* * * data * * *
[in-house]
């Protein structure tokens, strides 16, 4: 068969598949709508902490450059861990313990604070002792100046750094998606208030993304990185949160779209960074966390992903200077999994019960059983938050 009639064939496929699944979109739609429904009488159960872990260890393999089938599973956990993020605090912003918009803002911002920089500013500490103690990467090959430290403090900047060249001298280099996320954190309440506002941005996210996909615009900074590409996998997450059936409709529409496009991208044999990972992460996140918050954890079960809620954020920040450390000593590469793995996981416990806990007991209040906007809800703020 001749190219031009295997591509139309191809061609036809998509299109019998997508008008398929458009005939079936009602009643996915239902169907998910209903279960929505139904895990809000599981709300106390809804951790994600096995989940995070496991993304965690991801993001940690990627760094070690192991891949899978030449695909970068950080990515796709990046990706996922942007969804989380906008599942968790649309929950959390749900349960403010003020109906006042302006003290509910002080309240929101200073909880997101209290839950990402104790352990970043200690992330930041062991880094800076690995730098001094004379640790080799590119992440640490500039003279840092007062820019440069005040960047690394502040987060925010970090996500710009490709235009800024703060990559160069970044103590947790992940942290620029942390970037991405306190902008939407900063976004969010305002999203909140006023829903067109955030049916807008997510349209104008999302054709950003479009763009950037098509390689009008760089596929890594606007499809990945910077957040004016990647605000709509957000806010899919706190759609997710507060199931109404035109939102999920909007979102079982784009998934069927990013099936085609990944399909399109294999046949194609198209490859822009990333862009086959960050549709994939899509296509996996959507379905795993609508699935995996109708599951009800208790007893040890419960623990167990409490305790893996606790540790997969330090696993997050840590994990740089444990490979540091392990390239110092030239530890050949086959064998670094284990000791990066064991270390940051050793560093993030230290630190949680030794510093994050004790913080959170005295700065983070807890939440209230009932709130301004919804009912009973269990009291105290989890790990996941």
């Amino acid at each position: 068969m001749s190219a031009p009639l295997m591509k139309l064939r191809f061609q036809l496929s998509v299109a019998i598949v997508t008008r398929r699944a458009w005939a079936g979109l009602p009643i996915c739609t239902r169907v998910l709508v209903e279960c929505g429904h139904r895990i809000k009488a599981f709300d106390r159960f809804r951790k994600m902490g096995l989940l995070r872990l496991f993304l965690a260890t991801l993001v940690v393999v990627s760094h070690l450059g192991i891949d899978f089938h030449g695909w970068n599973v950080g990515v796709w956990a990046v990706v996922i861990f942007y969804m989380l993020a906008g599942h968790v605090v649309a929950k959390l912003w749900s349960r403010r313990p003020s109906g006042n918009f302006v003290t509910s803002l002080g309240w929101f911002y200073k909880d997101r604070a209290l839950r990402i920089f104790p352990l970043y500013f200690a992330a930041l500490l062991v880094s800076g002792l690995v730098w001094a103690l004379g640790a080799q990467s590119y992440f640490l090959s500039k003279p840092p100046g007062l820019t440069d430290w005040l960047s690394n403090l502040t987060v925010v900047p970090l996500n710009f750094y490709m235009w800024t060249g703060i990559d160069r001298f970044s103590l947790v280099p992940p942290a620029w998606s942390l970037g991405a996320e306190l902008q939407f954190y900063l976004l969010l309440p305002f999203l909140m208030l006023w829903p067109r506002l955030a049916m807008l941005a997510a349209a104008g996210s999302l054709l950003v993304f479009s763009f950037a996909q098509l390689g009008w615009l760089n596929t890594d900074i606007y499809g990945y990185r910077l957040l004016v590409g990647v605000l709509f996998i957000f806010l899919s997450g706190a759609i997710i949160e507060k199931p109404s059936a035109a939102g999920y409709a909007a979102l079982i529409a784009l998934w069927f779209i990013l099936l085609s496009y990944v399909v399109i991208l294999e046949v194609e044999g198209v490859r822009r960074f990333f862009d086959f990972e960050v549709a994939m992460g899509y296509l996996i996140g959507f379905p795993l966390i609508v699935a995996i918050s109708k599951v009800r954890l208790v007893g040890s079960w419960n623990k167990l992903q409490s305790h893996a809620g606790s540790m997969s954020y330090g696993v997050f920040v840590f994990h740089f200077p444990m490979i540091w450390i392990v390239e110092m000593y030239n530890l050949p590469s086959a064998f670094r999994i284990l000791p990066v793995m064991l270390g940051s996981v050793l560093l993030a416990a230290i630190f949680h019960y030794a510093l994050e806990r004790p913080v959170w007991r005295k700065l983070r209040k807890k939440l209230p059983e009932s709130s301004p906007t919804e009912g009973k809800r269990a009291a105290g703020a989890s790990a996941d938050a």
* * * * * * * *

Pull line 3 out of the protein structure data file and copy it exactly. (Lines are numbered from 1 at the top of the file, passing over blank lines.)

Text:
């Amino acid at each position: 068969m001749s190219a031009p009639l295997m591509k139309l064939r191809f061609q036809l496929s998509v299109a019998i598949v997508t008008r398929r699944a458009w005939a079936g979109l009602p009643i996915c739609t239902r169907v998910l709508v209903e279960c929505g429904h139904r895990i809000k009488a599981f709300d106390r159960f809804r951790k994600m902490g096995l989940l995070r872990l496991f993304l965690a260890t991801l993001v940690v393999v990627s760094h070690l450059g192991i891949d899978f089938h030449g695909w970068n599973v950080g990515v796709w956990a990046v990706v996922i861990f942007y969804m989380l993020a906008g599942h968790v605090v649309a929950k959390l912003w749900s349960r403010r313990p003020s109906g006042n918009f302006v003290t509910s803002l002080g309240w929101f911002y200073k909880d997101r604070a209290l839950r990402i920089f104790p352990l970043y500013f200690a992330a930041l500490l062991v880094s800076g002792l690995v730098w001094a103690l004379g640790a080799q990467s590119y992440f640490l090959s500039k003279p840092p100046g007062l820019t440069d430290w005040l960047s690394n403090l502040t987060v925010v900047p970090l996500n710009f750094y490709m235009w800024t060249g703060i990559d160069r001298f970044s103590l947790v280099p992940p942290a620029w998606s942390l970037g991405a996320e306190l902008q939407f954190y900063l976004l969010l309440p305002f999203l909140m208030l006023w829903p067109r506002l955030a049916m807008l941005a997510a349209a104008g996210s999302l054709l950003v993304f479009s763009f950037a996909q098509l390689g009008w615009l760089n596929t890594d900074i606007y499809g990945y990185r910077l957040l004016v590409g990647v605000l709509f996998i957000f806010l899919s997450g706190a759609i997710i949160e507060k199931p109404s059936a035109a939102g999920y409709a909007a979102l079982i529409a784009l998934w069927f779209i990013l099936l085609s496009y990944v399909v399109i991208l294999e046949v194609e044999g198209v490859r822009r960074f990333f862009d086959f990972e960050v549709a994939m992460g899509y296509l996996i996140g959507f379905p795993l966390i609508v699935a995996i918050s109708k599951v009800r954890l208790v007893g040890s079960w419960n623990k167990l992903q409490s305790h893996a809620g606790s540790m997969s954020y330090g696993v997050f920040v840590f994990h740089f200077p444990m490979i540091w450390i392990v390239e110092m000593y030239n530890l050949p590469s086959a064998f670094r999994i284990l000791p990066v793995m064991l270390g940051s996981v050793l560093l993030a416990a230290i630190f949680h019960y030794a510093l994050e806990r004790p913080v959170w007991r005295k700065l983070r209040k807890k939440l209230p059983e009932s709130s301004p906007t919804e009912g009973k809800r269990a009291a105290g703020a989890s790990a996941d938050a």